The original idea for the public plan, however, called for it to drive down costs below those of private insurers by another means -- paying doctors and hospitals at Medicare rates, which run 20 percent to 30 percent less than what private insurers pay. Modified versions of that proposal call for the new public option to start out by paying providers at Medicare rates plus 10 percent.
Either way, however, this proposal meets the united opposition not just of the insurers, but of the providers as well because it would result in a massive reduction in revenue for them. Realistically, if a public option does pass, it is not going to take that form.
Yet while denied the ability to flex its pricing muscles, a public plan could well be saddled with higher costs than other plans because of the health profile of its enrollees. Private insurers have spent decades perfecting the art of attracting the well and avoiding the sick. As the annual open enrollment approaches, for example, insurers will strive to re-enroll their current healthy low-cost members, while letting the sicker ones migrate to other plans. The public option, however, would likely refrain from using practices of this kind, and its costs would be correspondingly higher. Instead of being outcompeted, the private insurers could use the public plan as a dumping ground for the sick.
Some provisions in reform legislation attempt to mitigate this risk. The most important of these calls for "risk adjusting" payments by the exchanges to the plans -- that is, providing a bonus to plans that enroll a sicker population and paying proportionately less to plans that enroll a healthier group. But it would be a mistake to think that such methods can completely avert the danger that the public plan will experience higher costs. As a result, just to break even, the public plan might require higher premiums than private insurers charge.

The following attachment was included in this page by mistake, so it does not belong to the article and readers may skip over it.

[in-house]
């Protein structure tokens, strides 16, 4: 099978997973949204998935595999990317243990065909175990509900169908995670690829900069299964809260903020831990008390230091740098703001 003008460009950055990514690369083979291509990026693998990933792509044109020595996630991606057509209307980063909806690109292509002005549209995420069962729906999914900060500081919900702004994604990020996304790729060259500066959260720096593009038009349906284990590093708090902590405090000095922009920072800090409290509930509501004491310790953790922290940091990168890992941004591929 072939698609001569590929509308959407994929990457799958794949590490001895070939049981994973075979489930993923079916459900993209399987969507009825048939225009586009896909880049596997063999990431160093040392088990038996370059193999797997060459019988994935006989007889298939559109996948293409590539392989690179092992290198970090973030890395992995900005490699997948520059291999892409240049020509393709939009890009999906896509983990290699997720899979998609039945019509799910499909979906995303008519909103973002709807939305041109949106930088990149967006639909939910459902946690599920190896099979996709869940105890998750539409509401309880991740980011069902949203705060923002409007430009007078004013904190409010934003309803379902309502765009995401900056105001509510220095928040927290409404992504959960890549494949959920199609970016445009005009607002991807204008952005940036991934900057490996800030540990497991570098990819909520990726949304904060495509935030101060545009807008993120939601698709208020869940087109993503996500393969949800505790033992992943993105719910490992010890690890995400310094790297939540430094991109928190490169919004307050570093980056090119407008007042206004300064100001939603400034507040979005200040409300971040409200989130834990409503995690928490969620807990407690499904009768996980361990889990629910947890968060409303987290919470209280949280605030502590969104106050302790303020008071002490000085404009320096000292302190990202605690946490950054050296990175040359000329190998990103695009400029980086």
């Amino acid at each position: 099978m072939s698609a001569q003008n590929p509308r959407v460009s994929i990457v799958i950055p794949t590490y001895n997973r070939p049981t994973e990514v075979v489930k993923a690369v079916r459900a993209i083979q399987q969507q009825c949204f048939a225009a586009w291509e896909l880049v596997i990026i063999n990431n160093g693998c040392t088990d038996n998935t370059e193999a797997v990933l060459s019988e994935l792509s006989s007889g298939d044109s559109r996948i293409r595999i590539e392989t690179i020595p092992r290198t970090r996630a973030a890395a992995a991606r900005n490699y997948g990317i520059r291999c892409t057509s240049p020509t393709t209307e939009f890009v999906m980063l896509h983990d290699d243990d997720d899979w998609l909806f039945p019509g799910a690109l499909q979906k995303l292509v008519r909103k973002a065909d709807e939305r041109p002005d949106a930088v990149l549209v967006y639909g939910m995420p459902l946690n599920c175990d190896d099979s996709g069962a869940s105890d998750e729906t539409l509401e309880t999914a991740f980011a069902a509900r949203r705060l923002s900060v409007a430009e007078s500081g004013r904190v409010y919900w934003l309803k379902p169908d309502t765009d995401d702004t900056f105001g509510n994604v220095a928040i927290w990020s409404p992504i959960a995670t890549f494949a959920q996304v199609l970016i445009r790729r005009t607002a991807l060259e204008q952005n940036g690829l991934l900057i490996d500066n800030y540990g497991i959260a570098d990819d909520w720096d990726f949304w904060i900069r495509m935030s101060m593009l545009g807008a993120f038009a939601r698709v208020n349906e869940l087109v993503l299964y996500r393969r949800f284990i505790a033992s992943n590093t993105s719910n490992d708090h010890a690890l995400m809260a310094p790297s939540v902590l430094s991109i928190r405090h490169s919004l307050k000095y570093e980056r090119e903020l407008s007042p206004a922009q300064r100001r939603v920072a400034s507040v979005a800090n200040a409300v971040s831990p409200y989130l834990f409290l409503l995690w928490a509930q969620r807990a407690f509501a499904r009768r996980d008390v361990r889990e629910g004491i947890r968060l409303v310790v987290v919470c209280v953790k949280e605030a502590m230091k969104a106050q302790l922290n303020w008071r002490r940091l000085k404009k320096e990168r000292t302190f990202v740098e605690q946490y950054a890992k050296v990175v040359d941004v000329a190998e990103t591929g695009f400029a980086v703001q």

Another reason not to regard the public option as the decisive issue is that it is a separable proposal that could be enacted after the exchanges, insurance-market reforms, and subsidies are passed. Some other provisions of the reform package aren't separable. For example, Congress can't tell insurers they have to cover pre-existing conditions unless there is an individual requirement (or mandate) to buy insurance. Otherwise, people would rationally not buy coverage until they get sick, and the whole insurance system would break down.
But the public option is not like that. The exchanges can be established first, and the public option added later. Under the current bills, most of the provisions would not be carried out until 2013. Any health legislation that passes Congress this year is almost certainly going to be revised, possibly even before it gets implemented.
Moreover, there is a tactical rationale for separating the public option from the rest of the legislation. The exchanges and other insurance-market reforms should be passed as ordinary legislation, which in the Senate requires 60 votes (because of what has now become the routine, unconscionable use of the filibuster). Shorn of the public option, the legislation is more likely to pass that hurdle.
But at some later time, the public option could be added as part of budget reconciliation, which would then require only 50 votes in the Senate. To be part of reconciliation, a proposal would have to show budgetary impact. And a public plan paying Medicare rates or Medicare rates plus 10 percent could pass that hurdle.
So my advice to progressives is to chill, at least on this matter. To get health-care reform through the Senate, the public option is almost certainly going to have to be dropped. Perhaps, after House-Senate conference, some version will survive; for example, if the House bill includes a public plan and the Senate bill includes health co-ops, a logical compromise would be to give states a choice between them. But if no public option survives this year, it can be enacted separately later.
If health-care reform passes this year, a lot more will need to be done to make it work. But if it dies this year, it will be very dead indeed. The opponents of reform understand that, and the supporters must too.